A. Torricelli, A. Pifferi, L. Spinelli, R. Cubeddu, F. Martelli, S. Del Bianco, and G. Zaccanti, “Time-resolved reflectance at null source-detector separation: improving contrast and resolution in diffuse optical imaging,” Phys. Rev. Lett. 95(7), 078101 (2005).
[Crossref] [PubMed]

J. Zhao, H. S. Ding, X. L. Hou, C. L. Zhou, and B. Chance, “In vivo determination of the optical properties of infant brain using frequency-domain near-infrared spectroscopy,” J. Biomed. Opt. 10(2), 024028 (2005).
[Crossref] [PubMed]

S. Ijichi, T. Kusaka, K. Isobe, K. Okubo, K. Kawada, M. Namba, H. Okada, T. Nishida, T. Imai, and S. Itoh, “Developmental Changes of Optical Properties in Neonates Determined by Near-Infrared Time-Resolved Spectroscopy,” Pediatr. Res. 58(3), 568–573 (2005).
[Crossref] [PubMed]

J. Selb, J. J. Stott, M. A. Franceschini, A. G. Sorensen, and D. A. Boas, “Improved sensitivity to cerebral hemodynamics during brain activation with a time-gated optical system: analytical model and experimental validation,” J. Biomed. Opt. 10(1), 011013 (2005).
[Crossref] [PubMed]

2003 (1)

2002 (2)

T. Durduran, R. Choe, J. P. Culver, L. Zubkov, M. J. Holboke, J. Giammarco, B. Chance, and A. G. Yodh, “Bulk optical properties of healthy female breast tissue,” Phys. Med. Biol. 47(16), 2847–2861 (2002).
[Crossref] [PubMed]

S. Del Bianco, F. Martelli, and G. Zaccanti, “Penetration depth of light re-emitted by a diffusive medium: theoretical and experimental investigation,” Phys. Med. Biol. 47(23), 4131–4144 (2002).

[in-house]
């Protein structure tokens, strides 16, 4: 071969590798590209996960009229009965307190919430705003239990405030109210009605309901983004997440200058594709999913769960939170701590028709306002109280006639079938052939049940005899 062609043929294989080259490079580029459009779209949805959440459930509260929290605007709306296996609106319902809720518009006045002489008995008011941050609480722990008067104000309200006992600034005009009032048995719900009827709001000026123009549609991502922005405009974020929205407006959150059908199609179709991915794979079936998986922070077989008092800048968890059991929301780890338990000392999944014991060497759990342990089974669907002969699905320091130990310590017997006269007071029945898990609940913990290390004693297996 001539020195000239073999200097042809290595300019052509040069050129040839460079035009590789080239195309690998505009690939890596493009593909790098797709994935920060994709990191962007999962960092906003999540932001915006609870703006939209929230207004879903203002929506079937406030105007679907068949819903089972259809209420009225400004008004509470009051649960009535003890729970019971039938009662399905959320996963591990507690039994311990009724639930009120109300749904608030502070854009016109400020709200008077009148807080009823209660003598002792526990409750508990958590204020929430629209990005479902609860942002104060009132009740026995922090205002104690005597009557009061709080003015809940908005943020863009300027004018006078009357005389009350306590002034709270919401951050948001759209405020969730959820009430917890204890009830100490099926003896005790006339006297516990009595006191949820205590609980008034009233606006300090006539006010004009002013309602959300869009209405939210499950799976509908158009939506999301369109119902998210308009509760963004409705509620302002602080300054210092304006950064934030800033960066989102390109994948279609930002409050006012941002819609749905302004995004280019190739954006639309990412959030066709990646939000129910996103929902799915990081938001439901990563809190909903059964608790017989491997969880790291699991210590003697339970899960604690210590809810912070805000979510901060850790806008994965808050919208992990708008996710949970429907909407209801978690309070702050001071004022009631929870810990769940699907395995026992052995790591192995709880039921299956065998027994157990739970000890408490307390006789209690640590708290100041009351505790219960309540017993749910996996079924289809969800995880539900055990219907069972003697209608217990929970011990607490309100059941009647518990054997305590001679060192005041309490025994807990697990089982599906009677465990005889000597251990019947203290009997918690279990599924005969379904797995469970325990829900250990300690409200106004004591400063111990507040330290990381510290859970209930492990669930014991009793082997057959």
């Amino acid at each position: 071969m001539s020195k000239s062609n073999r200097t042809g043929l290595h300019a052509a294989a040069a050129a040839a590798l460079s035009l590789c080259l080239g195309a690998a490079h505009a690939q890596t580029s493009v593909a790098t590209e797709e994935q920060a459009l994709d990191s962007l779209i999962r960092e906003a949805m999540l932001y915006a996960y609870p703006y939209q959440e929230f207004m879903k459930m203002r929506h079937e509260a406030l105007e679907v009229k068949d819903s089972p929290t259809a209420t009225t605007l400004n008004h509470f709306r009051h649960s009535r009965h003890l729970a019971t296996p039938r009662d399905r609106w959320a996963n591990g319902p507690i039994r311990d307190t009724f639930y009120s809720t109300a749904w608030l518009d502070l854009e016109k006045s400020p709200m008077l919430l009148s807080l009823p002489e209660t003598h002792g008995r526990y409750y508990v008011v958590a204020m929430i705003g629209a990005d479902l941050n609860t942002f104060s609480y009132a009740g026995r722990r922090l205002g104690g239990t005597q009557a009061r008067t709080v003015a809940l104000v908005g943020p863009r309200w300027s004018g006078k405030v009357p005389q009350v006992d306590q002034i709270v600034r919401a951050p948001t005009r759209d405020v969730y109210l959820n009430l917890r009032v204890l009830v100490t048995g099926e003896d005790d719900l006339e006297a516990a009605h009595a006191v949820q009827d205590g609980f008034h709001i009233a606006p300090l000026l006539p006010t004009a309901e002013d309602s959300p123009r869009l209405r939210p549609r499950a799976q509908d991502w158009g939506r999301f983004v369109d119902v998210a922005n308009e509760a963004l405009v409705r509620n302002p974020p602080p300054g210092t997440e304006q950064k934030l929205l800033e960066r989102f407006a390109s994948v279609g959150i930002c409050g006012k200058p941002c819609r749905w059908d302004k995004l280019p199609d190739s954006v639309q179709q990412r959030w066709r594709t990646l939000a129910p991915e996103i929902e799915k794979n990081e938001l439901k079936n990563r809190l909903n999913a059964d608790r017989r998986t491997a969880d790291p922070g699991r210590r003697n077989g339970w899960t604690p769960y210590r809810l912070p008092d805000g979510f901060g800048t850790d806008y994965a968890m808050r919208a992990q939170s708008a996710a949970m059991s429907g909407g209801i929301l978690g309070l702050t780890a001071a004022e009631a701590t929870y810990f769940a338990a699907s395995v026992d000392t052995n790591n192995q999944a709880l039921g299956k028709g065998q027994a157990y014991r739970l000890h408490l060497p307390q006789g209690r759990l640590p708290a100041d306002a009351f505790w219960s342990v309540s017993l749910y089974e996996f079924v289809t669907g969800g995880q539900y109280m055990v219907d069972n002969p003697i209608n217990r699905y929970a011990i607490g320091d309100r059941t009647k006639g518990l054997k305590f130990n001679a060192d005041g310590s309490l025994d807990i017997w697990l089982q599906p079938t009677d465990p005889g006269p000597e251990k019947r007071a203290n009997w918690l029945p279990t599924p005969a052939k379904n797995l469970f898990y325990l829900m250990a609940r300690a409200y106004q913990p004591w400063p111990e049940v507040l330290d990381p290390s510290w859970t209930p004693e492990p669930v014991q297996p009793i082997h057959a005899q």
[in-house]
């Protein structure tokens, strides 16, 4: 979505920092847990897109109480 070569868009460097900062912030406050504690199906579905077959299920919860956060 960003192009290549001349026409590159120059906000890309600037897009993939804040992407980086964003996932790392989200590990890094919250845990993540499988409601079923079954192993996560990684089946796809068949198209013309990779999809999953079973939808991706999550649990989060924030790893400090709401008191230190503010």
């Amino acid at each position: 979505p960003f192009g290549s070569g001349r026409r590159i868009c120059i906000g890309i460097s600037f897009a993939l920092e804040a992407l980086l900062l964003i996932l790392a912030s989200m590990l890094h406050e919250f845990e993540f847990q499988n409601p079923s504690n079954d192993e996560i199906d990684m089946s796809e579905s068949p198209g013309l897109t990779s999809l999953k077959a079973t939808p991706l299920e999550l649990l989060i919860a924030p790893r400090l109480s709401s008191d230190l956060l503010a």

[Crossref] [PubMed]

2001 (2)

J. Steinbrink, H. Wabnitz, H. Obrig, A. Villringer, and H. Rinneberg, “Determining changes in NIR absorption using a layered model of the human head,” Phys. Med. Biol. 46(3), 879–896 (2001).
[Crossref] [PubMed]

V. Ntziachristos and B. Chance, “Accuracy limits in the determination of absolute optical properties using time-resolved NIR spectroscopy,” Med. Phys. 28(6), 1115–1124 (2001).
[Crossref] [PubMed]

1998 (3)

1997 (1)

D. T. Delpy and M. Cope, “Quantification in tissue near-infrared spectroscopy,” Philos. Trans. R. Soc. B Biol. Sci. 352(1354), 649–659 (1997).

1995 (2)

H. Liu, D. A. Boas, Y. Zhang, A. G. Yodh, and B. Chance, “Determination of optical properties and blood oxygenation in tissue using continuous NIR light,” Phys. Med. Biol. 40(11), 1983–1993 (1995).
[Crossref] [PubMed]

S. Fantini, M. A. Franceschini, J. S. Maier, and S. A. Walker, “Frequency-domain multichannel optical detector for noninvasive tissue spectroscopy and oximetry,” Opt. Eng. 34(1), 32 (1995).
[Crossref]

1989 (1)

Alerstam, E.

E. Alerstam, S. Andersson-Engels, and T. Svensson, “White Monte Carlo for time-resolved photon migration,” J. Biomed. Opt. 13(4), 041304 (2008).
[Crossref] [PubMed]

E. Alerstam, T. Svensson, and S. Andersson-Engels, “Parallel computing with graphics processing units for high-speed Monte Carlo simulation of photon migration,” J. Biomed. Opt. 13(6), 060504 (2008).
[Crossref] [PubMed]

Andersson-Engels, S.

E. Alerstam, S. Andersson-Engels, and T. Svensson, “White Monte Carlo for time-resolved photon migration,” J. Biomed. Opt. 13(4), 041304 (2008).
[Crossref] [PubMed]

E. Alerstam, T. Svensson, and S. Andersson-Engels, “Parallel computing with graphics processing units for high-speed Monte Carlo simulation of photon migration,” J. Biomed. Opt. 13(6), 060504 (2008).
[Crossref] [PubMed]

A. Pifferi, P. Taroni, G. Valentini, and S. Andersson-Engels, “Real-time method for fitting time-resolved reflectance and transmittance measurements with a Monte Carlo model,” Appl. Opt. 37(13), 2774–2780 (1998).